4. Use the word “LIKE”
This one word will make your story WAY more interesting.
Let me use the story of Jonah to illustrate what I mean. Pretend you said something like…
“God tells Jonah to go to Nineveh and tell the people there that they are sinners that need a Savior. However Jonah decides to go to Tarshish, a city in the opposite direction. Jonah disobeyed God by doing exactly what God told Him not to do.”
That’s all well good, but if you were to use the word LIKE it would make your story 436% better. It might sound something like this:
“God tells Jonah to go to Nineveh and tell the people there that they are sinners that need a Savior. However Jonah decides to go to Tarshish, a city in the opposite direction. That would be LIKE your mom asking you to clean your room because she is having some guests over for dinner. So you walk over to your room and begin THROWING every single item you have in your room anywhere but where it actually goes. How do you think that would go over?”
Do you see what I mean by the word “LIKE”? If you relate your story to something that is LIKE it in a kid’s world the concepts and ideas became so much more real (and interesting) to them.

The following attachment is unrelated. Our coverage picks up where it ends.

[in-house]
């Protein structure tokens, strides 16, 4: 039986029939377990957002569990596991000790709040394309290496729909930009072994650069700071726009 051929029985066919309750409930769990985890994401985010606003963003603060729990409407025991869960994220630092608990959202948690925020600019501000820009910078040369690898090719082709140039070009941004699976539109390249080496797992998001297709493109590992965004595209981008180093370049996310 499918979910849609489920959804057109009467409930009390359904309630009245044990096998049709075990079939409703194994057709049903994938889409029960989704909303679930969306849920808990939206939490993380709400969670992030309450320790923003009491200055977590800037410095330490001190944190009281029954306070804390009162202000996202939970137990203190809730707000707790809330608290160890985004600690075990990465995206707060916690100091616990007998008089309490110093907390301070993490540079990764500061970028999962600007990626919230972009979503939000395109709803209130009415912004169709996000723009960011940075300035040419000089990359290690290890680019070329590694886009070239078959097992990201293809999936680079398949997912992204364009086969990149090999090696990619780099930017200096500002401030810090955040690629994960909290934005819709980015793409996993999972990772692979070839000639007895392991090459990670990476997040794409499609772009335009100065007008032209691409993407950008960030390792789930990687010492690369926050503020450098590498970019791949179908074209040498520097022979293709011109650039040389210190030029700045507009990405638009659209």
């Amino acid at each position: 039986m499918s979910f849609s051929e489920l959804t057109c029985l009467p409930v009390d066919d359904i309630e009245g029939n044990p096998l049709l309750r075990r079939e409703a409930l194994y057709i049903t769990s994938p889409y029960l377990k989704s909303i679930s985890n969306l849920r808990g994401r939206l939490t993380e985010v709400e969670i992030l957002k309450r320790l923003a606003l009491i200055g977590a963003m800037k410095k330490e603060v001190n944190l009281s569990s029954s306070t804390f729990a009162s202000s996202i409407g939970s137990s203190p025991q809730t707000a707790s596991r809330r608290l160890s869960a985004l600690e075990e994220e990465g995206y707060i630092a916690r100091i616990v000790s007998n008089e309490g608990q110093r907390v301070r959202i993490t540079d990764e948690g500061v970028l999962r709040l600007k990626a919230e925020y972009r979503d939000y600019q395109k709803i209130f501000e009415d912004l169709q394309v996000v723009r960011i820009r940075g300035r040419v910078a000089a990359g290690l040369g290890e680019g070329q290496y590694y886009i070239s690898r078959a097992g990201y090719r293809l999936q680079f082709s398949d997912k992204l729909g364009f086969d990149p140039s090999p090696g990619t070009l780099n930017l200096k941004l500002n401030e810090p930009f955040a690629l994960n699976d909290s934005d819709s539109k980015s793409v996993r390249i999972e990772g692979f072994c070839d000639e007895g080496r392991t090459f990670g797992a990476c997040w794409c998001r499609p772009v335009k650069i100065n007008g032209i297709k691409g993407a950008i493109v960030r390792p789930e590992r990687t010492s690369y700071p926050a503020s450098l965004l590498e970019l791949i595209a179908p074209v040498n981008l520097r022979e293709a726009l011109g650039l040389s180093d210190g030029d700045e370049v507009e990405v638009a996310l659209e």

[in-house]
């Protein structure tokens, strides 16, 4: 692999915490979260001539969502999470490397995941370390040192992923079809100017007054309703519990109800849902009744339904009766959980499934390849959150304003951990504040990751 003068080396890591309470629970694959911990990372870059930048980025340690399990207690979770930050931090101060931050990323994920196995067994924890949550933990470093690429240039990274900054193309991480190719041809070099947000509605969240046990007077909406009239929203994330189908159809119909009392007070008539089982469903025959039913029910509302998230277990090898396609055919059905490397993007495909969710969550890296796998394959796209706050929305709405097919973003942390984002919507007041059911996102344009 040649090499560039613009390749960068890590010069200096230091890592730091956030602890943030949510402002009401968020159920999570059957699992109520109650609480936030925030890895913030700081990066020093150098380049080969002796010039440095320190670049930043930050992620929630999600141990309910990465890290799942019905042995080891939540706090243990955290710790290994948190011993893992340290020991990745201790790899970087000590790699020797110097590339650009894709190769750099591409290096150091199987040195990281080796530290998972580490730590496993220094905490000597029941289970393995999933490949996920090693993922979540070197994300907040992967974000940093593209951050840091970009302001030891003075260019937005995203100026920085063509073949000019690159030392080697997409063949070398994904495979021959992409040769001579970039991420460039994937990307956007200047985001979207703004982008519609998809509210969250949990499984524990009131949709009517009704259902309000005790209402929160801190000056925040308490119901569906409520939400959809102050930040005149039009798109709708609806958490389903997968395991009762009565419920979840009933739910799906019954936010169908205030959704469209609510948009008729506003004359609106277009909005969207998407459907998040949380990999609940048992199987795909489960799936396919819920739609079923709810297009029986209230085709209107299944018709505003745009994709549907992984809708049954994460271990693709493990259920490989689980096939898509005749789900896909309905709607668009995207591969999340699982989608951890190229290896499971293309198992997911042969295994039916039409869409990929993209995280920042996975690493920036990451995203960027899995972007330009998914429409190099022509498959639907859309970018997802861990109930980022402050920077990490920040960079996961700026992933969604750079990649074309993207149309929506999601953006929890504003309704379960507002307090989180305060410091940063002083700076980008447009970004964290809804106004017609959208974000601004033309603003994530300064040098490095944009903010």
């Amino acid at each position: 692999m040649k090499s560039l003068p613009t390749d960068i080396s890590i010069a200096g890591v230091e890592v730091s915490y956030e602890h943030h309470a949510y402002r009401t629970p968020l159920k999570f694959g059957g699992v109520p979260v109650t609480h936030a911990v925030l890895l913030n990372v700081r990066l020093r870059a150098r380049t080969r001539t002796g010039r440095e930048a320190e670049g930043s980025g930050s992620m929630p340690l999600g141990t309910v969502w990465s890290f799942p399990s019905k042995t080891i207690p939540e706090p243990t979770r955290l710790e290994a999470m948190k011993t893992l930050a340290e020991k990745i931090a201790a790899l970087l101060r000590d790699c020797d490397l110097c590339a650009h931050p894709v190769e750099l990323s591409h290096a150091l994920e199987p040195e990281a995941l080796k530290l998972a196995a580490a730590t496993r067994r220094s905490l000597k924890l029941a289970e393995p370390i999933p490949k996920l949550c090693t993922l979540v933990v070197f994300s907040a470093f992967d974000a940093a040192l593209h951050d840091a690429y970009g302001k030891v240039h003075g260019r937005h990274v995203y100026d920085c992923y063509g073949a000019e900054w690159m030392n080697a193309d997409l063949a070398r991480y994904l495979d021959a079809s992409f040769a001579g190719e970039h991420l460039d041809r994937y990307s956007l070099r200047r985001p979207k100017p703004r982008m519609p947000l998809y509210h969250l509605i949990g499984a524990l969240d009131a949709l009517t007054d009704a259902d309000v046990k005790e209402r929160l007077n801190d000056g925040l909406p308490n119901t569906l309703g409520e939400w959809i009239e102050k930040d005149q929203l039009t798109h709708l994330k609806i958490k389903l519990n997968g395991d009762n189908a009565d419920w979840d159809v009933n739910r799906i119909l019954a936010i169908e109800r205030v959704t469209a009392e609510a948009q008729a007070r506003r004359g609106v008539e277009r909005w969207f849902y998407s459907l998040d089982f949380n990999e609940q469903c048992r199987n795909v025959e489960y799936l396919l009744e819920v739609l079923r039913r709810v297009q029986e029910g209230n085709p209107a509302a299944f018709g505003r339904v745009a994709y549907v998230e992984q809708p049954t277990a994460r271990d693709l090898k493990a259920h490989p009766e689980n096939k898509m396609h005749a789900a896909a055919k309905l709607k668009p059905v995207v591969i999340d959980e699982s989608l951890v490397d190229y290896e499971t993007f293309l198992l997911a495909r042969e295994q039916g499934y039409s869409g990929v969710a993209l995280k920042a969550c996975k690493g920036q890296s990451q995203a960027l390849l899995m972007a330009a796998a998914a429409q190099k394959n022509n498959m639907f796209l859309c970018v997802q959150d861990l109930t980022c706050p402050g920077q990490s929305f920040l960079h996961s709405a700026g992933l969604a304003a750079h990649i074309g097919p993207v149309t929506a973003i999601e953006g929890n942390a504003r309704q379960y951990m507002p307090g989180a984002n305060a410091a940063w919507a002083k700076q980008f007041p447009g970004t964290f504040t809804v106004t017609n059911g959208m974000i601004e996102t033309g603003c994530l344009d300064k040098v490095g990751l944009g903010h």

I hope these simple ideas give you some confidence that you CAN (and should) teach kids God’s Word. I know the first time I taught I was nervous and when I got done I was utterly exhausted from the experience…it’s a significant undertaking. But don’t let that stop you. Not only does teaching get easier, but the rewards from teaching are numerous. I’ve learned more about the Bible from teaching than from any sermon I have ever heard. It’s not because I’m a genius, but because the practice of preparation and teaching gets God’s Word into your head and heart in way few other things can.
Teaching is a blessing that lasts a lifetime. You MUST do it!!